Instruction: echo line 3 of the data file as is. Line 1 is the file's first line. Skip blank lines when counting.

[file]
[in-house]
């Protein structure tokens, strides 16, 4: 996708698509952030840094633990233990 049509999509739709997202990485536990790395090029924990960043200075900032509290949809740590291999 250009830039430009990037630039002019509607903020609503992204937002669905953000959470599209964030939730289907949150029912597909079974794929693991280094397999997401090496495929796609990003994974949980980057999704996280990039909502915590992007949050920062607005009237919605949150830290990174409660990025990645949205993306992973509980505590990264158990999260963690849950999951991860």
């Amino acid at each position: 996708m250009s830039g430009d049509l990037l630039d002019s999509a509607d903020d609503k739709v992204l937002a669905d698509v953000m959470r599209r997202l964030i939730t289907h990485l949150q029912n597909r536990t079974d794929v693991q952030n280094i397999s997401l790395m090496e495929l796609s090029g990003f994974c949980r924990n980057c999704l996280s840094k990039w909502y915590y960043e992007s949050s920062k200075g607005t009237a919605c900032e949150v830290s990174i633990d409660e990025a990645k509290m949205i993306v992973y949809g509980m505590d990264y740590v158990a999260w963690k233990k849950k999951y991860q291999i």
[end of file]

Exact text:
């Amino acid at each position: 996708m250009s830039g430009d049509l990037l630039d002019s999509a509607d903020d609503k739709v992204l937002a669905d698509v953000m959470r599209r997202l964030i939730t289907h990485l949150q029912n597909r536990t079974d794929v693991q952030n280094i397999s997401l790395m090496e495929l796609s090029g990003f994974c949980r924990n980057c999704l996280s840094k990039w909502y915590y960043e992007s949050s920062k200075g607005t009237a919605c900032e949150v830290s990174i633990d409660e990025a990645k509290m949205i993306v992973y949809g509980m505590d990264y740590v158990a999260w963690k233990k849950k999951y991860q291999i």